In a 16-page lawsuit filed April 4, Charter assailed the city government for its “unlawful interference” with the ongoing dispute between the owner of Spectrum cable TV and Northwest.
“The city is neither a party to nor a third party beneficiary of that retransmission agreement,” Charter’s legal counsel spell out in the lawsuit.
Brady responded to RBR+TVBR‘s request for comment by only noting that his company concluded a deal yesterday. “I can’t disclose the terms of the deal, however we are glad to see the signals returned to Spectrum’s subscribers,” he said.
A HISTORY OF BLACKOUTS
While Northwest’s Brady has been vocal in his defense, the company’s battles of late with MVPDs and DBS providers have been bruising. On Feb. 5, 2017, Cable ONE ended its blackout of Northwest Broadcasting stations after a month of darkness.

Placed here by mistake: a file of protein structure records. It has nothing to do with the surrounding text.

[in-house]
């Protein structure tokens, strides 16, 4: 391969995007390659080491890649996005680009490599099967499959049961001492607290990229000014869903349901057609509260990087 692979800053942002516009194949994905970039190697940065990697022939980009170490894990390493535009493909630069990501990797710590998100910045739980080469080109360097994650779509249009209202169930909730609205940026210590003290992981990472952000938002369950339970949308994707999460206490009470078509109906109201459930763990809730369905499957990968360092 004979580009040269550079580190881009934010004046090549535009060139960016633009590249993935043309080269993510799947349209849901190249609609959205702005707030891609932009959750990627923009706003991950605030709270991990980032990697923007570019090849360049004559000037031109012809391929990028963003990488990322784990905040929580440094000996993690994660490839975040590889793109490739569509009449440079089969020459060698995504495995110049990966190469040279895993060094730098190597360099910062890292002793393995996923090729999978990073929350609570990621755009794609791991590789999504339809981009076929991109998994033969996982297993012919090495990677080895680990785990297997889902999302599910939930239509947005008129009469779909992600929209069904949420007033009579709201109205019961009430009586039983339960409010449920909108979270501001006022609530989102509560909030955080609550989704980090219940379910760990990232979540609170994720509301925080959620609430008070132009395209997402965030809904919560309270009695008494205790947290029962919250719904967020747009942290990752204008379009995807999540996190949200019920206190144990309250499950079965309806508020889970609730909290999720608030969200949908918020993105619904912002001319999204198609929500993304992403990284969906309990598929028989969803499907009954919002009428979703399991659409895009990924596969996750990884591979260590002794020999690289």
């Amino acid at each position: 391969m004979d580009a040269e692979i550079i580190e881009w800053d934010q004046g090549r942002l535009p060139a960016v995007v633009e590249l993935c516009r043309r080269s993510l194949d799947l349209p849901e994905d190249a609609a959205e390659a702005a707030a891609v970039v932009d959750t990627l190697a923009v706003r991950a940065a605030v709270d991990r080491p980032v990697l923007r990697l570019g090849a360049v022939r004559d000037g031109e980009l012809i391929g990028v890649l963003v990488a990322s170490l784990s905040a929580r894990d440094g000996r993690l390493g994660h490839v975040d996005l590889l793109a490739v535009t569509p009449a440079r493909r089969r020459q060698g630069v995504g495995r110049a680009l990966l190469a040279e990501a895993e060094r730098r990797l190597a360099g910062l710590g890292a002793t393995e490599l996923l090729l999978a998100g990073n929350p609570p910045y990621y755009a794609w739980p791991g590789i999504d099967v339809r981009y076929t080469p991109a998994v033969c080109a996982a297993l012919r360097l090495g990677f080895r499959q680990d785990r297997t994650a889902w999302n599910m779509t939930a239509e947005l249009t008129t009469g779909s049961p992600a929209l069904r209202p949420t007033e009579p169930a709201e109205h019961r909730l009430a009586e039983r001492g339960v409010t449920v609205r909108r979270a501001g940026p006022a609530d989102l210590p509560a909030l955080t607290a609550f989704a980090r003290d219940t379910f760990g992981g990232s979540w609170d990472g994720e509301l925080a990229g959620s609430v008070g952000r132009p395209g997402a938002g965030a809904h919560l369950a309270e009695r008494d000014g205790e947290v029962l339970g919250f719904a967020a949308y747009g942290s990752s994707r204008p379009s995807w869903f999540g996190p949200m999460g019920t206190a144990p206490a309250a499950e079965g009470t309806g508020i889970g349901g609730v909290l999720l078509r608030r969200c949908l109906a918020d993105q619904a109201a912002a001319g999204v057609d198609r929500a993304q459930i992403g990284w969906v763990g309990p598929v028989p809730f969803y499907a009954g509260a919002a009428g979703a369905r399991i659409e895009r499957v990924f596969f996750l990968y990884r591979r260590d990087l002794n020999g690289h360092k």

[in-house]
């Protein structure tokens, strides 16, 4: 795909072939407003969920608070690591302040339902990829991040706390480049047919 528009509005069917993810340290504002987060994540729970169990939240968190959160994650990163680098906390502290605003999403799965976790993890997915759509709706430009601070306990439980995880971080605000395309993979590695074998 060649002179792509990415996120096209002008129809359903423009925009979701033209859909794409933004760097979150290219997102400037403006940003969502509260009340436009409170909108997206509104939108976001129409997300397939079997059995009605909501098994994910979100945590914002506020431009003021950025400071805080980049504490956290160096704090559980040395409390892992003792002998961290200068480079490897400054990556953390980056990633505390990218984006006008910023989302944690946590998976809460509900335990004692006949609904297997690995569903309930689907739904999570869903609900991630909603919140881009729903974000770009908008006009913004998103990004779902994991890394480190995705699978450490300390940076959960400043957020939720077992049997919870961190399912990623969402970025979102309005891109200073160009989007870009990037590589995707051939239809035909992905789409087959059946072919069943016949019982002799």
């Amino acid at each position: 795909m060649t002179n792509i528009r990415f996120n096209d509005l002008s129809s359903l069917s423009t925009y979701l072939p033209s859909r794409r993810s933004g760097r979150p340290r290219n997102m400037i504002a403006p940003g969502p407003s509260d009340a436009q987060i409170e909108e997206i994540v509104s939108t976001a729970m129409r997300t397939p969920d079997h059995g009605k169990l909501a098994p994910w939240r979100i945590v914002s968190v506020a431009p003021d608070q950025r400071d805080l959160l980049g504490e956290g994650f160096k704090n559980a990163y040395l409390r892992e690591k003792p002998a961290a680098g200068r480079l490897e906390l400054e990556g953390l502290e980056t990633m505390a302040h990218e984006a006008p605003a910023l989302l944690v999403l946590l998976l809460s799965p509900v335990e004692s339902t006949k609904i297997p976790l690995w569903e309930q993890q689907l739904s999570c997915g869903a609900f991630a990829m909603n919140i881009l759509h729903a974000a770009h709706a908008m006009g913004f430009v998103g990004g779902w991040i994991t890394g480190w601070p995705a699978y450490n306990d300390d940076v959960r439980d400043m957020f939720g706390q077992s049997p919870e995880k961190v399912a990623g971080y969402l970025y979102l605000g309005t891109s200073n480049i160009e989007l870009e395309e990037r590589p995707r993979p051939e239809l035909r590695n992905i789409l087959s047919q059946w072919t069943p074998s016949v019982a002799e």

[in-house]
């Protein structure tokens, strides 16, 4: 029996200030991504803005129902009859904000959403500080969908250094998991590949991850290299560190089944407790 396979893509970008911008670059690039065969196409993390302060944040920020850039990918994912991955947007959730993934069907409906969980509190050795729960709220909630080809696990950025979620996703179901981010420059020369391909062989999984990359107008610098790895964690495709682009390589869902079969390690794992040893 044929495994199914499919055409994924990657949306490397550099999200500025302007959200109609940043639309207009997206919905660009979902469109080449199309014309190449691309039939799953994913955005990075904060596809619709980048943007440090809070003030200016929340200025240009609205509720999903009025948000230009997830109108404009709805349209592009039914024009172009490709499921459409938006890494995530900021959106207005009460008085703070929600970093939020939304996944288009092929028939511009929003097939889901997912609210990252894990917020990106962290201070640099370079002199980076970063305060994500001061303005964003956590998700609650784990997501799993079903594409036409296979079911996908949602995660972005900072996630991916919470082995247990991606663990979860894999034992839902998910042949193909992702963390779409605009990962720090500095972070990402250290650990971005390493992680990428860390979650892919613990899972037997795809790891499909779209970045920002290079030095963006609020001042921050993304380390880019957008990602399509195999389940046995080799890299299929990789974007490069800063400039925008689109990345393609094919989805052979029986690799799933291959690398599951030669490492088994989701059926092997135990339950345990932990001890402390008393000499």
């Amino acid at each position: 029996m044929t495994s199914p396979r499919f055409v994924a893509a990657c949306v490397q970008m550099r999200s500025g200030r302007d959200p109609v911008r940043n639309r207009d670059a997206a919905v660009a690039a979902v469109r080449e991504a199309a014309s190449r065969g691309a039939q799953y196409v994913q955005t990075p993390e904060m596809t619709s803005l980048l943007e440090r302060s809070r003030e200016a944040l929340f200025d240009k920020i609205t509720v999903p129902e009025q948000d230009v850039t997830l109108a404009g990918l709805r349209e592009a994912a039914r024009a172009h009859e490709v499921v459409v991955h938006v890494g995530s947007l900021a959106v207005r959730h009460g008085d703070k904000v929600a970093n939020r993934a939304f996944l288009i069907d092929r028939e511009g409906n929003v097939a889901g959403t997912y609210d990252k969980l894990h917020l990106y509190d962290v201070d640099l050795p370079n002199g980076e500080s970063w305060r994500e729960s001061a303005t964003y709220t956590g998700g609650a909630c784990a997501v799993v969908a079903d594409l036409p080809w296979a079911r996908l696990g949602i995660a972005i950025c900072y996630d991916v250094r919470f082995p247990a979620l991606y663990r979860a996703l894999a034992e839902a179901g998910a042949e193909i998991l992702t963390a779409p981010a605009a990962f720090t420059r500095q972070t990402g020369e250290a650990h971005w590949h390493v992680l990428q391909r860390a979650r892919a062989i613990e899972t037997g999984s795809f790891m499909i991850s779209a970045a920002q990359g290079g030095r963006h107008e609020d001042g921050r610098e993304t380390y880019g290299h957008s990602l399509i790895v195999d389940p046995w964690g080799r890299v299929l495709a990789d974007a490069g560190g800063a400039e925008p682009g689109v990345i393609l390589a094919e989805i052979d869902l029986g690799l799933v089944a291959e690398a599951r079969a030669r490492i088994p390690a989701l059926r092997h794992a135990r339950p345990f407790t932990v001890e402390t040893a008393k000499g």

That resolution, which came Feb. 2, prevented Super Bowl LI, televised in 2017 on FOX, from being shut out of any Cable ONE markets.
The lack of a retransmission fee agreement between Cable ONE and Northwest resulted in an unprecedented situation in Grenada and Cleveland, Miss. — two small cities where all four broadcast networks were blacked out. That’s because Northwest Broadcasting owns and/or operates WABG (ABC), WABG-HD2 (FOX), WNBD (NBC), and WXVT (CBS), all stations serving the Greenville-Greenwood, Miss., DMA.
In January-February 2011 and again in September 2012, Northwest batted with DirecTV in several markets, resulting in a 2012 yanking of the company’s TV stations in Spokane, Tri-Cities, Binghamton and Medford-Ashland, as well as MyNetwork TV affiliates in Norfolk and in Fort Smith, Ark.
Meanwhile, Northwest is planning for the future by being a key supporter of the Next Gen broadcast TV standard known as ATSC 3.0. In June 2017, the company signed on as the first affiliate member of the consortium “that will promote spectrum aggregation, innovation and monetization and enhance their abilities to compete in the wireless data transmission sector.”
The consortium was created by Univision Local Media, Nexstar Media Group, and Sinclair Broadcast Group.